How does an HSA work?

Getting started with an HSA

Updated over a week ago

HSAs work in conjunction with an HDHP. All the money you (or your employer) deposit into your HSA up to the maximum annual contribution limit is 100% tax-deductible from federal income tax, FICA (Social Security and Medicare) tax, and in most states, state income tax. This makes HSA dollars tax-free.

You can use these tax-free dollars to pay for expenses not covered under your HDHP until you have met your deductible.

The insurance company pays covered medical expenses above your deductible, except for any coinsurance; you can pay coinsurance costs with tax-free money from your HSA. In addition, you can use your HSA tax-free dollars to pay for qualified medical expenses not covered by the HDHP, such as dental, vision and alternative medicines.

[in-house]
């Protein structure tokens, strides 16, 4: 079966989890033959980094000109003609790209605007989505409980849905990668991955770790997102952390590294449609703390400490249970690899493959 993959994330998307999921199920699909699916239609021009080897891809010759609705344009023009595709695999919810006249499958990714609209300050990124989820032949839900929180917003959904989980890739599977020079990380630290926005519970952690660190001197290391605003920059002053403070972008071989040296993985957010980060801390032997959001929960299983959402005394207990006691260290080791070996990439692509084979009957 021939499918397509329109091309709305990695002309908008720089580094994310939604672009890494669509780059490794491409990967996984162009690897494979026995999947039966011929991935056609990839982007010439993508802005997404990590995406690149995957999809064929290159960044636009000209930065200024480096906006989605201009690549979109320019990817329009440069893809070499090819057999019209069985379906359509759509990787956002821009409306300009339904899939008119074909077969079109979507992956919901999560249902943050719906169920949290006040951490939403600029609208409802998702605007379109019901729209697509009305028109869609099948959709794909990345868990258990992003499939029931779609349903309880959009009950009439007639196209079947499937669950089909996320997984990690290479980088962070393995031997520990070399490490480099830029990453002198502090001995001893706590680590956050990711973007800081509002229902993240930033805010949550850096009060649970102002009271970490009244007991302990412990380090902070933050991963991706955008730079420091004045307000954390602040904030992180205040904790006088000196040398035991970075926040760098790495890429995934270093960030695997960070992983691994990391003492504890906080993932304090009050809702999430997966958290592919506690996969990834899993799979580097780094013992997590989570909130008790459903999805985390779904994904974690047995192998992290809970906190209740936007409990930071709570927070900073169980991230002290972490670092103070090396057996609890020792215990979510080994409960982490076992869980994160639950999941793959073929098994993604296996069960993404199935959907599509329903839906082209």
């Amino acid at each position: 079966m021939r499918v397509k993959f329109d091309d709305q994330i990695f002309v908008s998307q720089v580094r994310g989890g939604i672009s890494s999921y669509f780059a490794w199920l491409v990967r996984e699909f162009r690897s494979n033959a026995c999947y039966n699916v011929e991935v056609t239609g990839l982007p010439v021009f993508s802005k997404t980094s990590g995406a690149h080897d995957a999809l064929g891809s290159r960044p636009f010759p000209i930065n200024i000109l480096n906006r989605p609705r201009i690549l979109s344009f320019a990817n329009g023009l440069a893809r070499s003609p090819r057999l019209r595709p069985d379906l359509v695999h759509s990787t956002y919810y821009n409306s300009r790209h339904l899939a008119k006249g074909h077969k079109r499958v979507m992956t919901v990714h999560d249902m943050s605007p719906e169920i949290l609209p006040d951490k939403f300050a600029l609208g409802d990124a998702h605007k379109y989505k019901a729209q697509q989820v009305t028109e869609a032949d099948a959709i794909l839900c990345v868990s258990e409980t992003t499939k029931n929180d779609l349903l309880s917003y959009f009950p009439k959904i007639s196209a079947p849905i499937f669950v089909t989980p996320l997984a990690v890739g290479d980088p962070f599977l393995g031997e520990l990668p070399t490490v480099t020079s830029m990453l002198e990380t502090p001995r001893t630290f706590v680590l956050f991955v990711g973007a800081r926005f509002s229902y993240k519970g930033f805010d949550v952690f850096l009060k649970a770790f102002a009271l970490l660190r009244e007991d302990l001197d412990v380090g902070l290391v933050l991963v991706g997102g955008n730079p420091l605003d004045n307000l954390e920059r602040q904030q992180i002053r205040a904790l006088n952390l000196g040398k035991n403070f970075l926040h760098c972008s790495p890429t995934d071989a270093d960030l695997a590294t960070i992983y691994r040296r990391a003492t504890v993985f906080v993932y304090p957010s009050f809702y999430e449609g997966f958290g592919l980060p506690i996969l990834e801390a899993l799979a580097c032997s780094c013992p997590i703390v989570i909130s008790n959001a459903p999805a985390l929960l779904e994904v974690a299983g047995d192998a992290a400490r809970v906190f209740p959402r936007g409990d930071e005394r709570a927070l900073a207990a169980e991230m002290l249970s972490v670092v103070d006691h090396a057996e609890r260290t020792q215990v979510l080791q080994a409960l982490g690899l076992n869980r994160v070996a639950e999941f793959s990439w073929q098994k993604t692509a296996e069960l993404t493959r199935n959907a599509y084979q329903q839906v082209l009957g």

If the funds in your account are used for other, nonmedical expenses, your dollars are subject to ordinary tax, plus a 20% penalty if you are under age 65.

The 20% penalty does not apply if the distribution occurs after you reach age 65, become disabled or die; however ordinary income tax may still apply. Funds remaining in your account at year-end are yours to rollover and accumulate for your future healthcare expenses. You may choose not to spend your HSA dollars on small expenses, instead using after-tax dollars to pay for these expenses, and leaving your HSA dollars to grow for future needs.

Choosing the expenses on which to spend your HSA dollars and which to pay out-of-pocket with after-tax dollars is entirely up to you.

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